Identity by using gradient

  • Thread starter Flotensia
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  • #1
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Homework Statement


Let us consider three scalar fields u(x), v(x), and w(x). Show that they have a relationship such that f(u, v, w) = 0 if and only if

(∇u) × (∇v) · (∇w) = 0.

Homework Equations




The Attempt at a Solution


I could think nothing but just writing the components of (∇u) × (∇v) · (∇w) = 0. How could i prove this?
 
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Answers and Replies

  • #2
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Homework Statement


Let us consider three scalar fields u(x), v(x), and w(x).
Show that they have a relationship such that f(u, v, w) = 0 if and only if
(∇u) × (∇v) · (∇w) = 0.

Homework Equations




The Attempt at a Solution


I can do nothing but just writing components of (∇u) × (∇v) · (∇w). How can I prove this identity?
 
  • #3
Ray Vickson
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Homework Statement


Let us consider three scalar fields u(x), v(x), and w(x). Show that they have a relationship such that f(u, v, w) = 0 if and only if

(∇u) × (∇v) · (∇w) = 0.

Homework Equations




The Attempt at a Solution


I could think nothing but just writing the components of (∇u) × (∇v) · (∇w) = 0. How could i prove this?

If ##\vec{A} = \nabla u##, ##\vec{B} = \nabla v## and ##\vec{C} = \nabla w##, what does the given condition say about the directions of the vectors ##\vec{A}, \vec{B}, \vec{C}##?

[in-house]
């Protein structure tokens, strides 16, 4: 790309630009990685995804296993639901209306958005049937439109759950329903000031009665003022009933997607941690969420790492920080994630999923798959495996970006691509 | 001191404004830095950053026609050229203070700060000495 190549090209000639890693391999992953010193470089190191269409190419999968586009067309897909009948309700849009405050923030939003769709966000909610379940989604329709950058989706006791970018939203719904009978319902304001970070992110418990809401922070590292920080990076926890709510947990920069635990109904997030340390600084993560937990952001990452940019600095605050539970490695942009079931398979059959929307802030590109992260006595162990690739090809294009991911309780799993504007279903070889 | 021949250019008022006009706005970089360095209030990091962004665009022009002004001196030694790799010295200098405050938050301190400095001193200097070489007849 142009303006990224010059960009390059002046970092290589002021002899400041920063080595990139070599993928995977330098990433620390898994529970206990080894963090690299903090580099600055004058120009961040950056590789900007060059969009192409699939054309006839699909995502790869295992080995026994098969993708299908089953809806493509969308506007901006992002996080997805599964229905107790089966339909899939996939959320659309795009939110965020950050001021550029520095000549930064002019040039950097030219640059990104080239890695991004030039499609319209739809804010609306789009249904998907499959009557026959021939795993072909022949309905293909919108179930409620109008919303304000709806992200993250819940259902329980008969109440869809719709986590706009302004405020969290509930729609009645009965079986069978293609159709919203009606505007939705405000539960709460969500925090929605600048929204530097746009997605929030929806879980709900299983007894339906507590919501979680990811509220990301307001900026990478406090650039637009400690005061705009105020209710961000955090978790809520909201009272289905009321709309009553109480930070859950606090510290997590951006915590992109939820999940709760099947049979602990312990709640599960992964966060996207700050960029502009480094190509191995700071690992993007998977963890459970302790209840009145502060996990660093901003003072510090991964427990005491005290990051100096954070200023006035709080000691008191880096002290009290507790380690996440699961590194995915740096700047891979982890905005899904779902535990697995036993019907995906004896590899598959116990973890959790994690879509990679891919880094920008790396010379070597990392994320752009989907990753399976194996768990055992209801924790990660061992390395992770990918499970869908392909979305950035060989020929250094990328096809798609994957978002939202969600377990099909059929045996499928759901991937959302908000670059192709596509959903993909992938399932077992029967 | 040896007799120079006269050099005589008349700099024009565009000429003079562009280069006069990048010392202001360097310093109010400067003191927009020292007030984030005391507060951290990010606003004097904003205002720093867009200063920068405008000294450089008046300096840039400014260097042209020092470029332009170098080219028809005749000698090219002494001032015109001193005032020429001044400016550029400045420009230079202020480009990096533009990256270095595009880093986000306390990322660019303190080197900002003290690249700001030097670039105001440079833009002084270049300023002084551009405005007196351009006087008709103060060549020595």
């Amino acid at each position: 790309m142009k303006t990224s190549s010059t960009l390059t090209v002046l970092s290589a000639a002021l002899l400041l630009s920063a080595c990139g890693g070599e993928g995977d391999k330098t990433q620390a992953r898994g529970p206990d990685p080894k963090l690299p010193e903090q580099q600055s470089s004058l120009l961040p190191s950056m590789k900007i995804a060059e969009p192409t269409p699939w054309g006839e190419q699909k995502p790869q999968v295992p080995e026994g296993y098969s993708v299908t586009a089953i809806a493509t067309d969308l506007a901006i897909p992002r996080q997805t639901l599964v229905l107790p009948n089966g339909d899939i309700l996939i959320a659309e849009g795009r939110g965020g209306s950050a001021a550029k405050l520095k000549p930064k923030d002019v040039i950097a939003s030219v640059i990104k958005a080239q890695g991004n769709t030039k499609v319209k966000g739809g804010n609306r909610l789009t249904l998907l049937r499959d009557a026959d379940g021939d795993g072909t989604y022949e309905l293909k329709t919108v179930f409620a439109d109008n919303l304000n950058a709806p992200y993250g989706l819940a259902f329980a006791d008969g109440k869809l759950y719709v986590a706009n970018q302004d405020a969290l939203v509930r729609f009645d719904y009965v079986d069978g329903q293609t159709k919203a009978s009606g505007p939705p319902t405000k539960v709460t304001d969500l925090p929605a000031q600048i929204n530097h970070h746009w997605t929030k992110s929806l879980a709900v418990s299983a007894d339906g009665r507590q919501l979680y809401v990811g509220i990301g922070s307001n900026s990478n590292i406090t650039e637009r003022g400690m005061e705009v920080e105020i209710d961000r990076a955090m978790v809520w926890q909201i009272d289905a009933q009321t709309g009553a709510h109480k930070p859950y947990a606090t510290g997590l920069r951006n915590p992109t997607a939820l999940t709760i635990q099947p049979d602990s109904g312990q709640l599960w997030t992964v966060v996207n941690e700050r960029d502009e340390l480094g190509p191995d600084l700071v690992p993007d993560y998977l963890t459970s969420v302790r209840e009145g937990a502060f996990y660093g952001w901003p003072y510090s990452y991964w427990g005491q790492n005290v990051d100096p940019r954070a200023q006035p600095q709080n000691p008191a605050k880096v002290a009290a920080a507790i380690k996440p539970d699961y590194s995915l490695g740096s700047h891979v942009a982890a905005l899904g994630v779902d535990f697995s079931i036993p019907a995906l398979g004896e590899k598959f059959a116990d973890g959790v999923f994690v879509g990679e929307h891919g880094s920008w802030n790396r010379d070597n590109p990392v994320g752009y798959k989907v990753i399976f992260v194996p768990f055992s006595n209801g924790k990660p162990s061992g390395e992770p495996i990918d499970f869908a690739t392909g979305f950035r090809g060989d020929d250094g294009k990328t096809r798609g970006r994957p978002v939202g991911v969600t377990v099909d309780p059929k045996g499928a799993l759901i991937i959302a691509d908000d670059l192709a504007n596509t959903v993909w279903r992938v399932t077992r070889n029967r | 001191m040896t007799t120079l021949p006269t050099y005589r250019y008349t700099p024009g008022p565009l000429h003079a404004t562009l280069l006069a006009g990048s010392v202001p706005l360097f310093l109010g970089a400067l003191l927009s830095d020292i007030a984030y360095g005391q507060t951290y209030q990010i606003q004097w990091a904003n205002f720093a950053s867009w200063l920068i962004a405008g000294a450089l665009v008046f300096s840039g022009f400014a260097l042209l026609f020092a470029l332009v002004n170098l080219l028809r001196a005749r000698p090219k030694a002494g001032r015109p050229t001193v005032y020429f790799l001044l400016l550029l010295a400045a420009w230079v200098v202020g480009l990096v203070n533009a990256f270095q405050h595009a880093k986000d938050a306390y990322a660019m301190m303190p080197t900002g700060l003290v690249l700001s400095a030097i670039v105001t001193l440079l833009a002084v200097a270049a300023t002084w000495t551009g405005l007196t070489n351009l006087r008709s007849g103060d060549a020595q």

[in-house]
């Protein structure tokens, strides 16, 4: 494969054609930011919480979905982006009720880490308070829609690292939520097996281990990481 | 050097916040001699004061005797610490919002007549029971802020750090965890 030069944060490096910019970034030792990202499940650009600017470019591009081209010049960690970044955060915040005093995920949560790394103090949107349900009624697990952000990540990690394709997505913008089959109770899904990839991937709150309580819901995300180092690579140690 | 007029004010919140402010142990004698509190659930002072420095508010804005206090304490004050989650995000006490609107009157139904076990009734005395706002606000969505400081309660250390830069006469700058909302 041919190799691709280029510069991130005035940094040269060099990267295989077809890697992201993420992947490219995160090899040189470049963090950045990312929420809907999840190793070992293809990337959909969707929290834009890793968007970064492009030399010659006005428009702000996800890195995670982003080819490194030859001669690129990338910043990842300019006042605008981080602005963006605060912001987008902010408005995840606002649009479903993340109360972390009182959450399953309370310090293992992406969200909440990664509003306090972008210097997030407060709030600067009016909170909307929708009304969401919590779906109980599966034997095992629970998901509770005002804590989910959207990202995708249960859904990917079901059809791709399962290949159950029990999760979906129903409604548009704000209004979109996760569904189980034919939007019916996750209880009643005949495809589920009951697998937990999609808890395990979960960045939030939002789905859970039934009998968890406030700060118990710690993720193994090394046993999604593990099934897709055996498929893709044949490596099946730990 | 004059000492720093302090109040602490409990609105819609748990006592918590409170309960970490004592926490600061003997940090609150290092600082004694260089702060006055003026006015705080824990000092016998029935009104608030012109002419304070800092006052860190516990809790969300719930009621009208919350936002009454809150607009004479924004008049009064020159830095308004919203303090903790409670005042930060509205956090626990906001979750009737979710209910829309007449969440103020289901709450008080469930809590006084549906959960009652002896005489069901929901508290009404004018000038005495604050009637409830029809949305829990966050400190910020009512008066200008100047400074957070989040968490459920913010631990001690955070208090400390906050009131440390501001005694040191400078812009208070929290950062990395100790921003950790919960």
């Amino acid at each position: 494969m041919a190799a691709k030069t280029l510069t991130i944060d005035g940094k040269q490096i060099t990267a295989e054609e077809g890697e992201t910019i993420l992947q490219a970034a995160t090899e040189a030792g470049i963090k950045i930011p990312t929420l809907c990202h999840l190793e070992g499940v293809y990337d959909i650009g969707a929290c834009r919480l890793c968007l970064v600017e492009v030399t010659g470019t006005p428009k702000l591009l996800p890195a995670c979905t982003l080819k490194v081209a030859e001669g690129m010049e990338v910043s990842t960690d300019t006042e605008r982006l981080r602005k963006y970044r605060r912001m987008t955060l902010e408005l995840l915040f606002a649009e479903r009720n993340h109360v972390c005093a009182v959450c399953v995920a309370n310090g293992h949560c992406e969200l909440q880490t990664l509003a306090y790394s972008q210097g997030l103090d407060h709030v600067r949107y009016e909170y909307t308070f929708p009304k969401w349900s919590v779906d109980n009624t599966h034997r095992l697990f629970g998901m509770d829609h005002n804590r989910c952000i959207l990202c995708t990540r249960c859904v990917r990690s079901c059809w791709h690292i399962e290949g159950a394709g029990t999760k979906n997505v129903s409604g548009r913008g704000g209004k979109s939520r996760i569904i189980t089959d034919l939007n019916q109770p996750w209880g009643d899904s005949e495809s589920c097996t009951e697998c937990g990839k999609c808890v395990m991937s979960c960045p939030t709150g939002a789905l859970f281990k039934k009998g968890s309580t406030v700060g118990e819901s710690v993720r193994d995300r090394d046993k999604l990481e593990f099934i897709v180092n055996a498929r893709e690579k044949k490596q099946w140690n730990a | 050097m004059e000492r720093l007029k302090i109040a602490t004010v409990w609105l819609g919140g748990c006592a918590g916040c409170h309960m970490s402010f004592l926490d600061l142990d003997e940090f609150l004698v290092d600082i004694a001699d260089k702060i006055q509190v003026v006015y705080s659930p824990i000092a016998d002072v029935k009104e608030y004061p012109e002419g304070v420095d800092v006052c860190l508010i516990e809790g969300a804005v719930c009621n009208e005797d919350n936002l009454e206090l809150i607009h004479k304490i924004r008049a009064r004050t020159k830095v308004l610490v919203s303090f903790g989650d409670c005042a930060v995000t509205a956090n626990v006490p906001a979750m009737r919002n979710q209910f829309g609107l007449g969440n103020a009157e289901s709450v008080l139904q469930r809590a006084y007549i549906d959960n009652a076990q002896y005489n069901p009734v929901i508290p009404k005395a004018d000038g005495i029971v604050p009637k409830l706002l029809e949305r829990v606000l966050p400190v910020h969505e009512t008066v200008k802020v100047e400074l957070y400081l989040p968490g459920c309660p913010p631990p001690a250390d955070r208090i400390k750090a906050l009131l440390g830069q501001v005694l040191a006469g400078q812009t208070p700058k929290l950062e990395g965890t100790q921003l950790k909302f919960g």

• #4
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Scalar triple product means det(a,b,c) or volume of a parallelepiped. Is it a key to solve this problem?
 
  • #5
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When you wrote the components out, what did you get?
 
  • #6
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I wrote
%C0%B9%BF%A2.JPG

by using levi-civita symbol
 
  • #7
Dick
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Scalar triple product means det(a,b,c) or volume of a parallelepiped. Is it a key to solve this problem?

One way is easy. If f(u,v,w)=0 then to show the triple product is zero you just have to show that the gradients of u, v and w are linearly dependent. Use the chain rule. The other way is harder, you need to have some sort of integrability theorem like Frobenius. I'm a little fuzzy on that. What have you got?
 
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  • #8
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Sorry, am I missing something? There is always such a function f(u,v,w) - just define it to be zero everywhere. Are we looking for a non-trivial (!) linear function f?
 
  • #9
Dick
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Sorry, am I missing something? There is always such a function f(u,v,w) - just define it to be zero everywhere. Are we looking for a non-trivial (!) linear function f?

Good point. I'm guessing the problem should state that f has at least one nonzero partial derivative at points where you want to show the triple product is zero. Just a guess.
 

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